The modern church was built somewhat recently along with the modern rendition of the Greenleaf Friends Academy, which is no longer a public school due to some redistricting. It is also no longer under the care of Greenleaf Friends Meeting, though a couple of its members sit on the School Board.
As for worship, the service was what I’ve come to expect from an Evangelical Service. They had no waiting or open worship time. Though the pastor feels like this is an important part of Friends practice, he likes it to happen on days when it will be more impactful. They had the customary Praise Music, along with some reading from a bible. The pastor asked people to share about ways Jesus had helped them in their everyday life and they responded with messages of more general “thanks” than I would have liked. The Pastor’s daughter came up to share in a general way about her recent 2-week experience meeting with different Quakers in a conference in Europe. A woman who had been asked during the week to tell her story also came up to the podium to speak about how the Pastor had anointed her with oil to cure her urinary tract infection.
The next day I was able to meet with the pastor from both Greenleaf and Caldwell Monthly Meetings over lunch. I was really looking forward to this because I expected to hear two different perspectives on the recent happenings in the Yearly Meeting. I really wanted to learn what made them decide to stay with the Yearly Meeting when the ultimatum to leave was handed down, what that decision-making process was like, and how they resolved any differences in opinion regarding the decision to stay or go. It turns out, they knew nothing about it. Apparently, they didn’t even know that a schism had occurred until after that deadline came and went. In fact, there is hardly any interaction at all with the Yearly Meeting. They consider things that go on over there to be “on the other side of the mountain,” and it doesn’t really concern them.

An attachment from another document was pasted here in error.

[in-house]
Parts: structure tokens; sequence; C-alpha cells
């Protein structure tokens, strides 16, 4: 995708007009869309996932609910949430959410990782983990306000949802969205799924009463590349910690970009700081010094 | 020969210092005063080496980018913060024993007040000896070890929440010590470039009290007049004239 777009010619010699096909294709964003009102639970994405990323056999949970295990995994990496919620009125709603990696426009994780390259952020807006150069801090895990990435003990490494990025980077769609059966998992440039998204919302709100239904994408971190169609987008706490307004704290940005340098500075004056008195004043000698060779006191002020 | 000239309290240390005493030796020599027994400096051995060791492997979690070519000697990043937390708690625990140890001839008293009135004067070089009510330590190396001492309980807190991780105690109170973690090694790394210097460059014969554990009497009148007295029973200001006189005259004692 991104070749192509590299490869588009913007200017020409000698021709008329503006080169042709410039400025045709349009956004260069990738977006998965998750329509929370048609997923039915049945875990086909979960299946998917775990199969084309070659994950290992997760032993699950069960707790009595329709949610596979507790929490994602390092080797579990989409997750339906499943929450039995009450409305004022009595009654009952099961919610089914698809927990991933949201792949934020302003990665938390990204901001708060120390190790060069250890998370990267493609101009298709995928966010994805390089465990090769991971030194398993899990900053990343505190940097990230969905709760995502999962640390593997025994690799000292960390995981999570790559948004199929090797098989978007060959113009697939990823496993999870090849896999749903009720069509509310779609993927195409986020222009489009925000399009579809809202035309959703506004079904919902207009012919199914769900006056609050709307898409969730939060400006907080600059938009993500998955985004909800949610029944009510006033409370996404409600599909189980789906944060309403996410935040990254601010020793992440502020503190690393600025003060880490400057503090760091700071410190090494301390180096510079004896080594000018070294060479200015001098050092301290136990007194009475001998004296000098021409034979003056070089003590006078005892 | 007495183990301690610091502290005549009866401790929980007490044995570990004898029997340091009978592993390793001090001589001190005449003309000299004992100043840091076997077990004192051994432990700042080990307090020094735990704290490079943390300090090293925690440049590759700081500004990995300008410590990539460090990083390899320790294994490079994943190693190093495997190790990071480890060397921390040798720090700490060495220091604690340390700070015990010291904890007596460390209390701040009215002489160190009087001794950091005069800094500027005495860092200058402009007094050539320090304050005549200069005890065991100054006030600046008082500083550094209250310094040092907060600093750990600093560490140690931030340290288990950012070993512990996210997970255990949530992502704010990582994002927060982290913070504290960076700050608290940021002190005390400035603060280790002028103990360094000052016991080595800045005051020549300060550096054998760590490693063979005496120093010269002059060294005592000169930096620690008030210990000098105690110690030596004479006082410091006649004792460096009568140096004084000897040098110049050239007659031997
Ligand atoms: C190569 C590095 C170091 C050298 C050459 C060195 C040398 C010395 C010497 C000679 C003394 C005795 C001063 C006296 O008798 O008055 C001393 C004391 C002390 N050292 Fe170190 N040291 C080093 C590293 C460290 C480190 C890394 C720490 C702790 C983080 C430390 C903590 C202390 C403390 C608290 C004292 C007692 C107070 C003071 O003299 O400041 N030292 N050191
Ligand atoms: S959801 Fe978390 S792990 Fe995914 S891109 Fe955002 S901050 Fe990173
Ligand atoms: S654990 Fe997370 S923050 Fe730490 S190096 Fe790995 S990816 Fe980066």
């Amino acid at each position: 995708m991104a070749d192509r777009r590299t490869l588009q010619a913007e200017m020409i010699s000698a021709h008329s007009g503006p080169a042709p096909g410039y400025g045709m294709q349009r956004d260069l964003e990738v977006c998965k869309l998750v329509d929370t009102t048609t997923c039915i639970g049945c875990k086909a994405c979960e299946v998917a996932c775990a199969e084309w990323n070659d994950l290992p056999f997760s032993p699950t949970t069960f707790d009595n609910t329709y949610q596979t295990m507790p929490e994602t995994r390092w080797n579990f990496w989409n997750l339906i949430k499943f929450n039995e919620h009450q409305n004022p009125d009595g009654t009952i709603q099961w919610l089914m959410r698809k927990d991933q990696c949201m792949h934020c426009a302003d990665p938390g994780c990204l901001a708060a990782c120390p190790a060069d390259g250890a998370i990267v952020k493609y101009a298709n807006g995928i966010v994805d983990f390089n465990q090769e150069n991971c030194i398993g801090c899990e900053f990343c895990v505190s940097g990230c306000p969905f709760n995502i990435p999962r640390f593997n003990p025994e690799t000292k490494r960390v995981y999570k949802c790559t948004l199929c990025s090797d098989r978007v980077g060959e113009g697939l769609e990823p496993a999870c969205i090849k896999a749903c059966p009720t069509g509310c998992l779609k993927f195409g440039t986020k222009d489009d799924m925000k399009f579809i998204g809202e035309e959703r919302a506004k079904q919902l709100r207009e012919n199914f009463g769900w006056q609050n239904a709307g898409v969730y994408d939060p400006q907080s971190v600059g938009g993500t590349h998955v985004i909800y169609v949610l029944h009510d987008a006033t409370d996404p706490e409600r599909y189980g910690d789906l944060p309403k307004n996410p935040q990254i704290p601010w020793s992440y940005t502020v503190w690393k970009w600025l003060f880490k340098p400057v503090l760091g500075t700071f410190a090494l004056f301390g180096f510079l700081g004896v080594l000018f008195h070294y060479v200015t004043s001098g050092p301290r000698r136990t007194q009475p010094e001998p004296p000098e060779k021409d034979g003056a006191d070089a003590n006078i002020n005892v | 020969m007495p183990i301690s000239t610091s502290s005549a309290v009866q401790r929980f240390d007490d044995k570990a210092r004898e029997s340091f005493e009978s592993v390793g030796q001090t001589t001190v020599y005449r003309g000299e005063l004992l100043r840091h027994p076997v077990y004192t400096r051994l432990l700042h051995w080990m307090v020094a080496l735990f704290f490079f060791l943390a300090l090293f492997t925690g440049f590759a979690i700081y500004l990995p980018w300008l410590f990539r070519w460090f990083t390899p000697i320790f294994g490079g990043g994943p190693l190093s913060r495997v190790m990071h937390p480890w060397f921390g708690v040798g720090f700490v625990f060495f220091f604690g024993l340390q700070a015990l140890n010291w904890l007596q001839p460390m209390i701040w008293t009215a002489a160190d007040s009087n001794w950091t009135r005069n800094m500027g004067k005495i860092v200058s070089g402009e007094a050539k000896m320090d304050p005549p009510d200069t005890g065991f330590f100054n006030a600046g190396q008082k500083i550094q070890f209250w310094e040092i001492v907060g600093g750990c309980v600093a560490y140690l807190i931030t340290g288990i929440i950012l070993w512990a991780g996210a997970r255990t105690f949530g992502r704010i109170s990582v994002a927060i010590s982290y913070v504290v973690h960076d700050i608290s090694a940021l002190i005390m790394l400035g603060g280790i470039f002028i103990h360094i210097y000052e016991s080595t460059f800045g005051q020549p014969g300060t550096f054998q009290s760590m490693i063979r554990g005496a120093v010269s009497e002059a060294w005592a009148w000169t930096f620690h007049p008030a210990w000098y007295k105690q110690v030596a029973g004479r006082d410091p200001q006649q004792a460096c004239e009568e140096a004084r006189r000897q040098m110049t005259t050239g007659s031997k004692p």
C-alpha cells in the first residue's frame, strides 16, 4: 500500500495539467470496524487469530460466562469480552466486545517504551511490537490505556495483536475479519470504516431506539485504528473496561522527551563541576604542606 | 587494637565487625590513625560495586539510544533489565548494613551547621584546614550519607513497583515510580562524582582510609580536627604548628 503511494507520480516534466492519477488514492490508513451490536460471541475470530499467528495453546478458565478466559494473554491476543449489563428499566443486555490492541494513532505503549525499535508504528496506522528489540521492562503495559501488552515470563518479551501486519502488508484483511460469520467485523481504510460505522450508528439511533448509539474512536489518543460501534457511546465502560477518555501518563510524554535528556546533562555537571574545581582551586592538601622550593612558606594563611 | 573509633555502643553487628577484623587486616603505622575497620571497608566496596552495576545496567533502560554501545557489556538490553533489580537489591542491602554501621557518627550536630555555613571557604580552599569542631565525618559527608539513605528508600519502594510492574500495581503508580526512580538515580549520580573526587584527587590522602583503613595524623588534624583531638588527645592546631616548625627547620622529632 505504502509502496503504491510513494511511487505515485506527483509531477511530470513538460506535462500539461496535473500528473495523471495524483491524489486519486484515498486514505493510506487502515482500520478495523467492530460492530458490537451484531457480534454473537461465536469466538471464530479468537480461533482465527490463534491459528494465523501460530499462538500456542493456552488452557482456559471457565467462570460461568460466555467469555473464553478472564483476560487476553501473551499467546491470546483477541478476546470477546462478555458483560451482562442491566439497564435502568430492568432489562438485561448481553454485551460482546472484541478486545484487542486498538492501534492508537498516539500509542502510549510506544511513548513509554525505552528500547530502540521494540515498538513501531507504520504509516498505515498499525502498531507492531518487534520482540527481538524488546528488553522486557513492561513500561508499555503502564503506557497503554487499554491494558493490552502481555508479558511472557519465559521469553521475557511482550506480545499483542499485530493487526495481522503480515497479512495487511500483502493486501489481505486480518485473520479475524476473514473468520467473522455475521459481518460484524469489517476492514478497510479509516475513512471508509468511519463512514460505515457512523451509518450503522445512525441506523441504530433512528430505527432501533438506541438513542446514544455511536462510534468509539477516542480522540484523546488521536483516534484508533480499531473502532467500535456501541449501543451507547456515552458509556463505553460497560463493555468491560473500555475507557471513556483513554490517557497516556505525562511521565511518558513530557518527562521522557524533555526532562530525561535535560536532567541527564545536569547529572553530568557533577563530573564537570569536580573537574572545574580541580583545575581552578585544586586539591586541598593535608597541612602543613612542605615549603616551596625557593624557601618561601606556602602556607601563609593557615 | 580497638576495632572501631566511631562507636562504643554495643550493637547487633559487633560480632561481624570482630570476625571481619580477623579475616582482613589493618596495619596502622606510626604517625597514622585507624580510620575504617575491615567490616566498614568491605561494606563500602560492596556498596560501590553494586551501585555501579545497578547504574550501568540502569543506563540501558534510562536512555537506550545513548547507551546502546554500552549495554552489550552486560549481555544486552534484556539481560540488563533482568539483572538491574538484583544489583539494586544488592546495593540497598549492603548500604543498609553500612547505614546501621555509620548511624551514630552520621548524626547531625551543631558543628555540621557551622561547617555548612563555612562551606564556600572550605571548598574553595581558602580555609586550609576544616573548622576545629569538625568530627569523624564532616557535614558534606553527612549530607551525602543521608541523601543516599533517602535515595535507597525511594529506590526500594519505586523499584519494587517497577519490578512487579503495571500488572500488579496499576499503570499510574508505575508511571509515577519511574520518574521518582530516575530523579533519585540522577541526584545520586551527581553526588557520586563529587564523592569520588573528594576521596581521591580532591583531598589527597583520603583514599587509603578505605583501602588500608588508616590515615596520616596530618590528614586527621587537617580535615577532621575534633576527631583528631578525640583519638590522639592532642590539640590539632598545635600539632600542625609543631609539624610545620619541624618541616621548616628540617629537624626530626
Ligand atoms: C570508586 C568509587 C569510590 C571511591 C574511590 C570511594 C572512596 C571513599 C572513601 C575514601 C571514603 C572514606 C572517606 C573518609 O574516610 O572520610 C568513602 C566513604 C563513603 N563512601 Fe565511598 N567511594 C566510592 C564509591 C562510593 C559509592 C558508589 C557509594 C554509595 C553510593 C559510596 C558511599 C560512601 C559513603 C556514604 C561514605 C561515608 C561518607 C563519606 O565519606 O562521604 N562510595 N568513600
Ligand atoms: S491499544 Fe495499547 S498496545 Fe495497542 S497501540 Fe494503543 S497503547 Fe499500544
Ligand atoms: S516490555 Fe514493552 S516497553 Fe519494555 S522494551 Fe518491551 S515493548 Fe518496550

So now, of course, I’m kicking myself for not heading further north to try to find some other members of North West with which to speak to, but I am already more than 400 miles away so that feels like a non-starter. We did have an interesting conversation about some of the things they felt drew people to the Friends Society since most of the members and attenders come from other-than-Quaker backgrounds. The chief attraction I am told is because people enjoy the idea of a personal relationship with God or in this case “Jesus Christ.” I’m not quite sure I’m using that language correctly so bear with me. Some of the detractors I’m told were the non-use of ordnances as well as the peace testimony. This has apparently driven off more than a few would-be members. The Pastor has gone so far as to stop using this testimony in his sermons, but he apparently continues to emphasize it with receptive members when meeting face to face.
I am trying to think of a way of closing this entry but I’m not sure how. I’m left feeling unsatisfied in the same way one does when snacking on ice chips. I don’t really have any regrets so far in this trip but in hindsight, I do wish I had taken the time to explore other meetings in the North West area. That being said I honestly believe God takes me where I’m supposed to be.